WHO: Alec Johnson, a 62 year old father of two and resident of East Texas, and dozens of supporters from across Oklahoma and Texas many of whom are directly impacted by the Keystone XL pipeline.

WHAT: A rally outside the Atoka County Courthouse featuring the voices of defendant Alec Johnson and community supporters from Oklahoma and Texas, followed the next day by a jury trial featuring the unprecedented use of a climate change necessity defense.

WHEN: Rally begins on Wednesday, October 22nd at 6:30pm. Trial begins the following day on Thursday, October 23rd at 9:00am.

WHERE: Both the rally and criminal trial will take place at the Atoka County Courthouse on 200 East Court Street, Atoka, Oklahoma, 74525.

MEDIA OPPORTUNITIES:

Visuals: The rally will feature striking banners and signage, as well as color coordinated attire.

Interview Opportunities: Alec Johnson, impacted KXL landowners, grassroots supporters

 

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At Least 19 Arrested As Tar Sands Opponents Shut Down Utah Mine Site

protectOpponents enforce shutdown of Utah tar sands mine today

Cross-posted from Peaceful Uprising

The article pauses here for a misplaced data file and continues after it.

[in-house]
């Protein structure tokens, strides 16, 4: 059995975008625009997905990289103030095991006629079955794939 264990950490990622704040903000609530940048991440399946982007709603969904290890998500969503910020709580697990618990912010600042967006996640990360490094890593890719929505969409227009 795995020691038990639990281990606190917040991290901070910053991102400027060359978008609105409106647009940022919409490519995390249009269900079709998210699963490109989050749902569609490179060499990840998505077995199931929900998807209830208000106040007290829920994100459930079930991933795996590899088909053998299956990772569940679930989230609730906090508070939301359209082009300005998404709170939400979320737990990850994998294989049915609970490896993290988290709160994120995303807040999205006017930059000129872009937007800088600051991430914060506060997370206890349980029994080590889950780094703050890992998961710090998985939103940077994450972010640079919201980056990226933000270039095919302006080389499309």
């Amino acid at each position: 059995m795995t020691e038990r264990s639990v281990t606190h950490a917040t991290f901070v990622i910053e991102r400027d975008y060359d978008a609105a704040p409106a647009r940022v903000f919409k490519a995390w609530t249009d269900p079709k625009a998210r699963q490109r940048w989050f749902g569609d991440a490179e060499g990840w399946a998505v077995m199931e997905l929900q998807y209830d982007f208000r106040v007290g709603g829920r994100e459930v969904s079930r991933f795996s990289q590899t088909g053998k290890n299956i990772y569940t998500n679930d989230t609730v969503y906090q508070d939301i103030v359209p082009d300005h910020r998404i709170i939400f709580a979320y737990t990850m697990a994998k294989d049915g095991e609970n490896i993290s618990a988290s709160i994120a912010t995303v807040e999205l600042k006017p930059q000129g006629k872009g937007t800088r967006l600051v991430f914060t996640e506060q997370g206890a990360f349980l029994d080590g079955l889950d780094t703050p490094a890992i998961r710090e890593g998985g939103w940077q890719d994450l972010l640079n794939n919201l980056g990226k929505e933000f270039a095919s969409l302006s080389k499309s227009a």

Follow @peace_up_ and @tarsandsresist on Twitter for updates.

July 21, 2014

FOR IMMEDIATE RELEASE

PR SPRINGS, Utah–About 80 climate justice land defenders right used their bodies today to halt construction of a tar sands strip mine in the Book Cliffs of Utah.

The action is the culmination of a week-long direct action training camp within 2 miles of the mine. Participants of Climate Justice Summer Camp traveled from numerous organizations, states and sovereign tribal nations to learn direct action skills and build networks.

In recent weeks, Calgary, Canada-based US Oil Sands began a new and devastating phase in construction of the first tar sands mine in the United States. Nearly 80 acres of forest and sage land have been leveled.